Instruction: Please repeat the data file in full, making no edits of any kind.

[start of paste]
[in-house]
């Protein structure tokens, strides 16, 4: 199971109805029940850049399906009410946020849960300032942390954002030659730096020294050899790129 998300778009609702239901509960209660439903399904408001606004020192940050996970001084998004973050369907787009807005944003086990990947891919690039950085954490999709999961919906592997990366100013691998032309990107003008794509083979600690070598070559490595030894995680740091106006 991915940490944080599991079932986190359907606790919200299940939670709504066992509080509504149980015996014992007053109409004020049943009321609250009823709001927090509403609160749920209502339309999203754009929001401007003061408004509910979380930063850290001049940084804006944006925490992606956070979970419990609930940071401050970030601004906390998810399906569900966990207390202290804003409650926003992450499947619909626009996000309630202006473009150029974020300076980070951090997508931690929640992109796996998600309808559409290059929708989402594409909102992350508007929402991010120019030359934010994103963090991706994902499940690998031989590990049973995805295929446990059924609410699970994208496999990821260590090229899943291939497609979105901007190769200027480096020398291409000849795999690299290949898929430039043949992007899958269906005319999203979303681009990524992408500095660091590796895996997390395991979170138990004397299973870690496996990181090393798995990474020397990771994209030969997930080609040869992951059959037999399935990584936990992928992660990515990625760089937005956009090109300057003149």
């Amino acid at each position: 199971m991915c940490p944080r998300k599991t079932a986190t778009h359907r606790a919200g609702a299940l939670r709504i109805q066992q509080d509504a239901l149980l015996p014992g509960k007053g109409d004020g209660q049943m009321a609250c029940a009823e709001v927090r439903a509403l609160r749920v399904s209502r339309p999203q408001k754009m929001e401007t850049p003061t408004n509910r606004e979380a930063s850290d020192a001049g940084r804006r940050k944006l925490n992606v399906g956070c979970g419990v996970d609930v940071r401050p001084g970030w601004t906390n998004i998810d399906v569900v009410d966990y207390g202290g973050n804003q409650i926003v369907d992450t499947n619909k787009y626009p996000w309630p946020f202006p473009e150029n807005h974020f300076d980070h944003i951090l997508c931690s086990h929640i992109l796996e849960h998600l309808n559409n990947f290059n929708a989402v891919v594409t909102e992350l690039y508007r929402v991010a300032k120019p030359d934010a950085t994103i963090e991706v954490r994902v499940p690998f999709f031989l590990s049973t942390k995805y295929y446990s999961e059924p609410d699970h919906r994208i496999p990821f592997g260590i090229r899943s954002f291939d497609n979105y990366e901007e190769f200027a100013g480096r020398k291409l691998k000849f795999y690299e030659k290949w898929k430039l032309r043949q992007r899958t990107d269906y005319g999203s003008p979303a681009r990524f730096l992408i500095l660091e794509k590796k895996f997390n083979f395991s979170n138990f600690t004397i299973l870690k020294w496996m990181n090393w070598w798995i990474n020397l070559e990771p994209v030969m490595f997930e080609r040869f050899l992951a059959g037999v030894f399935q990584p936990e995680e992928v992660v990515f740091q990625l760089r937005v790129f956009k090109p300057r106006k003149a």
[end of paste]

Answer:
[in-house]
């Protein structure tokens, strides 16, 4: 199971109805029940850049399906009410946020849960300032942390954002030659730096020294050899790129 998300778009609702239901509960209660439903399904408001606004020192940050996970001084998004973050369907787009807005944003086990990947891919690039950085954490999709999961919906592997990366100013691998032309990107003008794509083979600690070598070559490595030894995680740091106006 991915940490944080599991079932986190359907606790919200299940939670709504066992509080509504149980015996014992007053109409004020049943009321609250009823709001927090509403609160749920209502339309999203754009929001401007003061408004509910979380930063850290001049940084804006944006925490992606956070979970419990609930940071401050970030601004906390998810399906569900966990207390202290804003409650926003992450499947619909626009996000309630202006473009150029974020300076980070951090997508931690929640992109796996998600309808559409290059929708989402594409909102992350508007929402991010120019030359934010994103963090991706994902499940690998031989590990049973995805295929446990059924609410699970994208496999990821260590090229899943291939497609979105901007190769200027480096020398291409000849795999690299290949898929430039043949992007899958269906005319999203979303681009990524992408500095660091590796895996997390395991979170138990004397299973870690496996990181090393798995990474020397990771994209030969997930080609040869992951059959037999399935990584936990992928992660990515990625760089937005956009090109300057003149």
């Amino acid at each position: 199971m991915c940490p944080r998300k599991t079932a986190t778009h359907r606790a919200g609702a299940l939670r709504i109805q066992q509080d509504a239901l149980l015996p014992g509960k007053g109409d004020g209660q049943m009321a609250c029940a009823e709001v927090r439903a509403l609160r749920v399904s209502r339309p999203q408001k754009m929001e401007t850049p003061t408004n509910r606004e979380a930063s850290d020192a001049g940084r804006r940050k944006l925490n992606v399906g956070c979970g419990v996970d609930v940071r401050p001084g970030w601004t906390n998004i998810d399906v569900v009410d966990y207390g202290g973050n804003q409650i926003v369907d992450t499947n619909k787009y626009p996000w309630p946020f202006p473009e150029n807005h974020f300076d980070h944003i951090l997508c931690s086990h929640i992109l796996e849960h998600l309808n559409n990947f290059n929708a989402v891919v594409t909102e992350l690039y508007r929402v991010a300032k120019p030359d934010a950085t994103i963090e991706v954490r994902v499940p690998f999709f031989l590990s049973t942390k995805y295929y446990s999961e059924p609410d699970h919906r994208i496999p990821f592997g260590i090229r899943s954002f291939d497609n979105y990366e901007e190769f200027a100013g480096r020398k291409l691998k000849f795999y690299e030659k290949w898929k430039l032309r043949q992007r899958t990107d269906y005319g999203s003008p979303a681009r990524f730096l992408i500095l660091e794509k590796k895996f997390n083979f395991s979170n138990f600690t004397i299973l870690k020294w496996m990181n090393w070598w798995i990474n020397l070559e990771p994209v030969m490595f997930e080609r040869f050899l992951a059959g037999v030894f399935q990584p936990e995680e992928v992660v990515f740091q990625l760089r937005v790129f956009k090109p300057r106006k003149a």